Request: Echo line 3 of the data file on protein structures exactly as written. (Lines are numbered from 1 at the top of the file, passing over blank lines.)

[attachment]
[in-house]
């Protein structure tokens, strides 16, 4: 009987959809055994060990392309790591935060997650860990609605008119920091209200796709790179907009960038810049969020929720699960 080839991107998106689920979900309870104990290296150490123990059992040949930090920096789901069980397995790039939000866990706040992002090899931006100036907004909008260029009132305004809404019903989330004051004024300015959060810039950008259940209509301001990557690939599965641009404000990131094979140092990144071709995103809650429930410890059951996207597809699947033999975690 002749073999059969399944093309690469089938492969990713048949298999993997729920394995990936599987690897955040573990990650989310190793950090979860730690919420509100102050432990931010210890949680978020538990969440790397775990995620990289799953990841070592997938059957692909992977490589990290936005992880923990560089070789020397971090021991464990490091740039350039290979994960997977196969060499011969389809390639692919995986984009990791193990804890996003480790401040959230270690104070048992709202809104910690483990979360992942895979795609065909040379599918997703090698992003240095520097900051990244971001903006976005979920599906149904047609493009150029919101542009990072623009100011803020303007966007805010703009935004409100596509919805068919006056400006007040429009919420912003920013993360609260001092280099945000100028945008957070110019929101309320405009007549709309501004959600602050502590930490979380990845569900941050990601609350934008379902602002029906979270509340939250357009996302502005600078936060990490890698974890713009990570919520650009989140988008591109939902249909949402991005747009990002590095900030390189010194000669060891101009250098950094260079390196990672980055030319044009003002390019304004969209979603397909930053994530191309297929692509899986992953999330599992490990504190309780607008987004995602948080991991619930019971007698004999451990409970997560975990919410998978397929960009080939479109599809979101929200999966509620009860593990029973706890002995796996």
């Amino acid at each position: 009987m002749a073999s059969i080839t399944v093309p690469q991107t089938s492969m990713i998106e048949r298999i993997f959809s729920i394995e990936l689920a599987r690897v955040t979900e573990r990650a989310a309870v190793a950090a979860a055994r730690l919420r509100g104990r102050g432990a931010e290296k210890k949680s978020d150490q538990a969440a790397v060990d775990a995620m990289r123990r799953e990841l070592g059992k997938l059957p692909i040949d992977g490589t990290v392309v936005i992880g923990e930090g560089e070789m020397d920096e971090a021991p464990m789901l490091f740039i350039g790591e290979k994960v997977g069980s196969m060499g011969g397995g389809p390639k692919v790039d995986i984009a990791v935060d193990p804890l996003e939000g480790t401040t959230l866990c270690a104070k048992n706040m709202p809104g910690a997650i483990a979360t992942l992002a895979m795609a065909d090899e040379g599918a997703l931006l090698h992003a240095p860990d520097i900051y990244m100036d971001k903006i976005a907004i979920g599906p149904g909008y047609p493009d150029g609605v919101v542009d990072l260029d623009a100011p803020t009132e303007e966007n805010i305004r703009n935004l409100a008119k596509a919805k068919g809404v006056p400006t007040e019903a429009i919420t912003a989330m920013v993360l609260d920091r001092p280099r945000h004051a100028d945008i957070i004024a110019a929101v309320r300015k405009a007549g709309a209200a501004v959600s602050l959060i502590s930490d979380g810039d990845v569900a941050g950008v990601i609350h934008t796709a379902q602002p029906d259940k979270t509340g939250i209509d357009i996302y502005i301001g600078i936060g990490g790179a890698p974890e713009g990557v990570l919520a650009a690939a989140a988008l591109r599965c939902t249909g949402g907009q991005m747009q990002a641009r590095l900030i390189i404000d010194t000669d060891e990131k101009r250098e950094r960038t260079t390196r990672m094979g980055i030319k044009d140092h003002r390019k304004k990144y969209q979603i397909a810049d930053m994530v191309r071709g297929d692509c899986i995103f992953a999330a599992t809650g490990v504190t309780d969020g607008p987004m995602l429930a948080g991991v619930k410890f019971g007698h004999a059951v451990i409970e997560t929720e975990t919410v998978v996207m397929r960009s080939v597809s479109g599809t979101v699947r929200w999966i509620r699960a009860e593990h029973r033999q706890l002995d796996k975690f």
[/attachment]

């Amino acid at each position: 009987m002749a073999s059969i080839t399944v093309p690469q991107t089938s492969m990713i998106e048949r298999i993997f959809s729920i394995e990936l689920a599987r690897v955040t979900e573990r990650a989310a309870v190793a950090a979860a055994r730690l919420r509100g104990r102050g432990a931010e290296k210890k949680s978020d150490q538990a969440a790397v060990d775990a995620m990289r123990r799953e990841l070592g059992k997938l059957p692909i040949d992977g490589t990290v392309v936005i992880g923990e930090g560089e070789m020397d920096e971090a021991p464990m789901l490091f740039i350039g790591e290979k994960v997977g069980s196969m060499g011969g397995g389809p390639k692919v790039d995986i984009a990791v935060d193990p804890l996003e939000g480790t401040t959230l866990c270690a104070k048992n706040m709202p809104g910690a997650i483990a979360t992942l992002a895979m795609a065909d090899e040379g599918a997703l931006l090698h992003a240095p860990d520097i900051y990244m100036d971001k903006i976005a907004i979920g599906p149904g909008y047609p493009d150029g609605v919101v542009d990072l260029d623009a100011p803020t009132e303007e966007n805010i305004r703009n935004l409100a008119k596509a919805k068919g809404v006056p400006t007040e019903a429009i919420t912003a989330m920013v993360l609260d920091r001092p280099r945000h004051a100028d945008i957070i004024a110019a929101v309320r300015k405009a007549g709309a209200a501004v959600s602050l959060i502590s930490d979380g810039d990845v569900a941050g950008v990601i609350h934008t796709a379902q602002p029906d259940k979270t509340g939250i209509d357009i996302y502005i301001g600078i936060g990490g790179a890698p974890e713009g990557v990570l919520a650009a690939a989140a988008l591109r599965c939902t249909g949402g907009q991005m747009q990002a641009r590095l900030i390189i404000d010194t000669d060891e990131k101009r250098e950094r960038t260079t390196r990672m094979g980055i030319k044009d140092h003002r390019k304004k990144y969209q979603i397909a810049d930053m994530v191309r071709g297929d692509c899986i995103f992953a999330a599992t809650g490990v504190t309780d969020g607008p987004m995602l429930a948080g991991v619930k410890f019971g007698h004999a059951v451990i409970e997560t929720e975990t919410v998978v996207m397929r960009s080939v597809s479109g599809t979101v699947r929200w999966i509620r699960a009860e593990h029973r033999q706890l002995d796996k975690f």